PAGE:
Privacy, Technology and Perspective
Joint IP Ownership: Addressing Challenges and Deallocating Rights. This week, let’s delve into joint IP ownership and the importance of addressing deallocation in contracts (or avoiding joint ownership altogether).
Background: Joint ownership of intellectual property (IP) often seems like an attractive idea to parties at the beginning of a relationship. Certainly, it can offer benefits like fostering collaboration. However, it can also create challenges, including ambiguous rights, decision-making disputes, and inconsistent international treatment where different countries have their own rules for joint ownership, complicating enforcement or exploitation of IP rights across jurisdictions.
Further, when joint ownership agreements don’t address deallocation—that is, what happens to the IP at the end of the parties’ relationship—the parties face additional difficulties, including negotiations, legal disputes, and potential loss of IP value. This can be complicated by the underlying IP laws themselves, such as the United States Copyright Act’s “joint authorship” provisions which allow each co-author to exploit the work independently of the other, but with accounting for profits – sometimes a tricky valuation process, as when, for example, one party has made derivative works from a jointly-authored underlying work.
Think hard before agreeing to joint ownership of IP rights: Before agreeing to joint ownership, consider alternatives like IP assignment, licensing agreements, cross-licensing agreements, collaborative R&D agreements, and manufacturing and development agreements. Properly drafted agreements can provide better control over IP assets, reduce disputes, and clarify each party’s rights and obligations.
Confronting Deallocation: For those who already have agreed to joint ownership, but have failed to come to terms on the deallocation of IP Rights, consider the following options to deallocate:
Buyout: One party buys out the other’s interest in the IP, resulting in a clean separation of ownership. A well-drafted buyout agreement should clearly outline the scope of the IP, the transfer of ownership, and any ongoing responsibilities or restrictions.
Division of rights: Split the IP rights between parties, enabling each to manage and exploit their portion of the IP independently of the other. This can be an effective solution when the IP consists of separable components or when parties have different goals for commercialization. When dividing IP rights, it is crucial to clearly delineate the scope of each party’s rights, including the specific IP assets each party controls, any limitations on use or commercialization, and potential royalty or revenue-sharing arrangements.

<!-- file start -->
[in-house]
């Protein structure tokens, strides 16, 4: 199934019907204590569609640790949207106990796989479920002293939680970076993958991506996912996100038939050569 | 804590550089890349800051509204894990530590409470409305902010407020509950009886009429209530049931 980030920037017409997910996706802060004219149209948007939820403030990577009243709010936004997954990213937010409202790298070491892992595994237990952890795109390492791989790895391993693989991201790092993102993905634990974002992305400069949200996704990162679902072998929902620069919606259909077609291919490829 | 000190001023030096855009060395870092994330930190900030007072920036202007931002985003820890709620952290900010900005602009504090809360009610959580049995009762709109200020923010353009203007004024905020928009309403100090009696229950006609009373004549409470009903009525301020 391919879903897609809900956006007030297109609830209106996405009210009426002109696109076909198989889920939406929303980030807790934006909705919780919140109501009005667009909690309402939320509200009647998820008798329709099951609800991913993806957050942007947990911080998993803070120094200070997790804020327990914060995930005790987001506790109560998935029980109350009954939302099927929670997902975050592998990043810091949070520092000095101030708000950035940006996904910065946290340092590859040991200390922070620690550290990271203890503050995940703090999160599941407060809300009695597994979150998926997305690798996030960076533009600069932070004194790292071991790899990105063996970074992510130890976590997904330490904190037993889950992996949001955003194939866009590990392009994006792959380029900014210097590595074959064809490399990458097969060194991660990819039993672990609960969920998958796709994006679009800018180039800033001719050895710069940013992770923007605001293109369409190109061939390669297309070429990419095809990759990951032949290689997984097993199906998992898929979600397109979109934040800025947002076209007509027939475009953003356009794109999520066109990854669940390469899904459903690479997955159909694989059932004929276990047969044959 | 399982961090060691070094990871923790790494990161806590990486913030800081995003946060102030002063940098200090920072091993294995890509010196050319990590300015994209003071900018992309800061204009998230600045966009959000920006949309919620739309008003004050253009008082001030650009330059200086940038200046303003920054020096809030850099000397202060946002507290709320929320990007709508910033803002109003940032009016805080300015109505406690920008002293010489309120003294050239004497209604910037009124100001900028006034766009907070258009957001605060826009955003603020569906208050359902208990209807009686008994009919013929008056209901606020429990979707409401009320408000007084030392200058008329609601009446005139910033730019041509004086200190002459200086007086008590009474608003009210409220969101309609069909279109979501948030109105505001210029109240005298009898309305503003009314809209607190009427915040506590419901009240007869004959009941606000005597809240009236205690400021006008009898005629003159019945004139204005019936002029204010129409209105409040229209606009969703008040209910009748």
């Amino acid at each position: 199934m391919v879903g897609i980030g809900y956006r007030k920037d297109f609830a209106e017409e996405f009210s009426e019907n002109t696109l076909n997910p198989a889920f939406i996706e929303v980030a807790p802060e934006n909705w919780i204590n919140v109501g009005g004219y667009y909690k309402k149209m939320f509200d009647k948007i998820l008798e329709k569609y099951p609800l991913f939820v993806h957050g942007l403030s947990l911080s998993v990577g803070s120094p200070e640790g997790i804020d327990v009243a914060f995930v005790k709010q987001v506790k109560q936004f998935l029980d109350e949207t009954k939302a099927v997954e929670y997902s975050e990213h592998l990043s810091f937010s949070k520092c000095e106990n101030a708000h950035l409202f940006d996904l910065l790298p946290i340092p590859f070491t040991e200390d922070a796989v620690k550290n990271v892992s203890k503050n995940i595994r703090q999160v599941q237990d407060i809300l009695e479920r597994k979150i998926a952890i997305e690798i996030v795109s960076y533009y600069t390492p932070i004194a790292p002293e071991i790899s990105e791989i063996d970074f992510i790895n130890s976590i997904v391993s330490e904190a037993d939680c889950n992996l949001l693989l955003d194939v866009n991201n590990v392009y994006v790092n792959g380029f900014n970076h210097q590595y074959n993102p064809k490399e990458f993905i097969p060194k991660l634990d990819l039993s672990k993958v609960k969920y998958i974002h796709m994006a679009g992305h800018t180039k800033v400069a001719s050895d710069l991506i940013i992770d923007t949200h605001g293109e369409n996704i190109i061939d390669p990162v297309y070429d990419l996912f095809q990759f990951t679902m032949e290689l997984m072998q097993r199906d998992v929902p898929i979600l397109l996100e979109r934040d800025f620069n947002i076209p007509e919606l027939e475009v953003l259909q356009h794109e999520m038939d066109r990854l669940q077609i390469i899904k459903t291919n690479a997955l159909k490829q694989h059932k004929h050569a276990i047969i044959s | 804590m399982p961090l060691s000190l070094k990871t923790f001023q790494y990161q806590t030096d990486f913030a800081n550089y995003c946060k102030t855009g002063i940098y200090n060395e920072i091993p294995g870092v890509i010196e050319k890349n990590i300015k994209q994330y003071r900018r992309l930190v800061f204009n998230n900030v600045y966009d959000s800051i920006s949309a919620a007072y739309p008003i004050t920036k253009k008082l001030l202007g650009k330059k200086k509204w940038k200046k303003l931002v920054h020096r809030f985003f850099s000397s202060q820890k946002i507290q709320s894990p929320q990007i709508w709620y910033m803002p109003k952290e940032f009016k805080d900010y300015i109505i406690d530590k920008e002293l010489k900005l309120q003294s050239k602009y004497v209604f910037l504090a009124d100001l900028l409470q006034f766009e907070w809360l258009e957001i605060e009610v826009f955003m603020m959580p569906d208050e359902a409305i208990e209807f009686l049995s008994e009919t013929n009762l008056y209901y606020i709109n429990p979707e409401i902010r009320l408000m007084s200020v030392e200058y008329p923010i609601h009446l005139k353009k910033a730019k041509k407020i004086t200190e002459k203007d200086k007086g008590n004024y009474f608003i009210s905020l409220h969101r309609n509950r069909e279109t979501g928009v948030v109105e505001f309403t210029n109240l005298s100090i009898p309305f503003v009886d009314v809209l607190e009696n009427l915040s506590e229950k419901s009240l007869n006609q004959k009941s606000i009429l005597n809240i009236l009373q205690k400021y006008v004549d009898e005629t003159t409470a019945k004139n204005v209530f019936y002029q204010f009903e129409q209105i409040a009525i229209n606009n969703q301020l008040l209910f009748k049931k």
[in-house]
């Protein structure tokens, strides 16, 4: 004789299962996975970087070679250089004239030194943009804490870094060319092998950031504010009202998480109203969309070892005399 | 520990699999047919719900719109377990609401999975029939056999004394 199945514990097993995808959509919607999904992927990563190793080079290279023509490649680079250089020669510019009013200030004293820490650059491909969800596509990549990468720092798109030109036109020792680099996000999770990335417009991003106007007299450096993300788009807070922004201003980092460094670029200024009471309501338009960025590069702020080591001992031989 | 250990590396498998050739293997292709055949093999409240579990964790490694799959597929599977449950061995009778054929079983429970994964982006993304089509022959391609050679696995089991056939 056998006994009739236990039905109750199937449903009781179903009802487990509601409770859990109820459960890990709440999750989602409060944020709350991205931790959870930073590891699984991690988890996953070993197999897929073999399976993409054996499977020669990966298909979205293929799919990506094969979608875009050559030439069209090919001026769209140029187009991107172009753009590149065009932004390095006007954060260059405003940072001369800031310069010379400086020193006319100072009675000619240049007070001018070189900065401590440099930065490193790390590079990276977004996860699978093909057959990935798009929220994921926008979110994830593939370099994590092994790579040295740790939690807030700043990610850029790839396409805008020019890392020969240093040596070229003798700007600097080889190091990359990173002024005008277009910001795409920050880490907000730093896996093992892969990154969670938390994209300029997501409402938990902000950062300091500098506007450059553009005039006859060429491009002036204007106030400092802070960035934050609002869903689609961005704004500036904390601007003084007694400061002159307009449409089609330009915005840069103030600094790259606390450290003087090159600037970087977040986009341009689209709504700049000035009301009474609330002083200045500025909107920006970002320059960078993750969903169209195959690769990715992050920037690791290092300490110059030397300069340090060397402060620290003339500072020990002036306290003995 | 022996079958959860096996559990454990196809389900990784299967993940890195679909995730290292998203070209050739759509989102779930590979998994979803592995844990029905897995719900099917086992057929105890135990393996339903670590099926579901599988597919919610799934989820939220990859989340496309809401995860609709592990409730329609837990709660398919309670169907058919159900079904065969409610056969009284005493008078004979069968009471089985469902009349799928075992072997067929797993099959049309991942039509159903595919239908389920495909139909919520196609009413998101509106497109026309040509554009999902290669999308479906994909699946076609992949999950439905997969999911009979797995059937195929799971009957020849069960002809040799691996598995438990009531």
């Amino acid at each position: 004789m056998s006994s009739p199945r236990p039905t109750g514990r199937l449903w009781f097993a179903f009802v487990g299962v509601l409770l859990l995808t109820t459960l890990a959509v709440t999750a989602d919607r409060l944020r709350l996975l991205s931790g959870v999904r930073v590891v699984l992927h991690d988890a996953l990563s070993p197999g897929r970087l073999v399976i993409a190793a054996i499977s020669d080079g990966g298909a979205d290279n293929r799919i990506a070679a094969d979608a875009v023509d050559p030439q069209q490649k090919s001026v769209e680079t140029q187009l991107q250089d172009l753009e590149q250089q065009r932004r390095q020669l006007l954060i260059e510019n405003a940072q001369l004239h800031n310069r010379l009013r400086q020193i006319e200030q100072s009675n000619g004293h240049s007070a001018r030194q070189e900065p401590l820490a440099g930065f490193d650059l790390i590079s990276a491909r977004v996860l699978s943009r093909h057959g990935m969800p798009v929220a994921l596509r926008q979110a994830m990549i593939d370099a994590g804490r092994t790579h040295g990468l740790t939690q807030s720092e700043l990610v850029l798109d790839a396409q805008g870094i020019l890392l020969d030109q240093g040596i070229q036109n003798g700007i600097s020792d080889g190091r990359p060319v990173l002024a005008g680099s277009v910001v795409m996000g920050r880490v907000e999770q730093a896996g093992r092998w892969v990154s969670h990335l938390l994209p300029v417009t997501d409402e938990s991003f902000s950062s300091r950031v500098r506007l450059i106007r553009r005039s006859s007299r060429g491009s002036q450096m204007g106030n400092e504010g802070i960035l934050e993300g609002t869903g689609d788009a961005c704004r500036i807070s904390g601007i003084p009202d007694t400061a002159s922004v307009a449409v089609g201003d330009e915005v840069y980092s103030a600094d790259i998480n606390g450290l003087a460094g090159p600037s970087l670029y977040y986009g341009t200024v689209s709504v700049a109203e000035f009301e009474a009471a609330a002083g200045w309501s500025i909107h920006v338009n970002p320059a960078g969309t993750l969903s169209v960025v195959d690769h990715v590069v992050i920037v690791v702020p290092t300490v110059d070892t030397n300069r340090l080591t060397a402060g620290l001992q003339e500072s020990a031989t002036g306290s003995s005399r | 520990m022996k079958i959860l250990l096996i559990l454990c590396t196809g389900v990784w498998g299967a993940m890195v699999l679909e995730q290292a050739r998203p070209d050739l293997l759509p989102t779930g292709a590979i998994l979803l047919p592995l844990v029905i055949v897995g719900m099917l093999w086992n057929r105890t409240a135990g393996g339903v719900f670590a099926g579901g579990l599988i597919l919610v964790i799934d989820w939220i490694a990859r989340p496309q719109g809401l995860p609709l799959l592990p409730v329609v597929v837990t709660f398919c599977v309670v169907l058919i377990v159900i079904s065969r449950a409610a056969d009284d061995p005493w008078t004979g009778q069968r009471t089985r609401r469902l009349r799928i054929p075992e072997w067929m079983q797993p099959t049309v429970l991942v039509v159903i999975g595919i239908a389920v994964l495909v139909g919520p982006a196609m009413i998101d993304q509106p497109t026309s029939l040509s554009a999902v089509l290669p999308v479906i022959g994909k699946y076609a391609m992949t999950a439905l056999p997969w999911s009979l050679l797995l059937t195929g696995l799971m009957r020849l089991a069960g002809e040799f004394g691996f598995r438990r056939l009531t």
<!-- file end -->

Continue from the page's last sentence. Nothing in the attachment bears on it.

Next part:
Licensing or assignment: License or assign the IP rights to one or both parties under specific conditions, maintaining cooperation while pursuing individual profit. Licensing allows the IP owner (licensor) to grant the other party (licensee) the right to use the IP under agreed-upon terms, without transferring ownership. Assigning IP rights, on the other hand, involves transferring ownership of the IP from one party to another. This arrangement may be appropriate when one party is better suited to exploit and manage the IP. Both licensing and assignment agreements should detail the specific rights granted, any limitations or restrictions, financial terms (e.g., royalties or fees), and enforcement responsibilities to ensure a clear understanding of each party’s role in relation to the IP.
Our thoughts: Joint IP ownership can be fraught with issues. Commercializing IP is often simplified by avoiding joint ownership altogether. At a minimum, parties should carefully consider potential challenges and alternatives to joint ownership before entering into any agreement. If still intent on joint ownership, however, parties should ensure that their contracts address issues like deallocation, decision-making, and the maintenance of IP rights. It is easier to deal with those issues before valuable IP is created.
Hosch & Morris, PLLC is a boutique law firm dedicated to data privacy and protection, cybersecurity, the Internet and technology. Open the Future℠.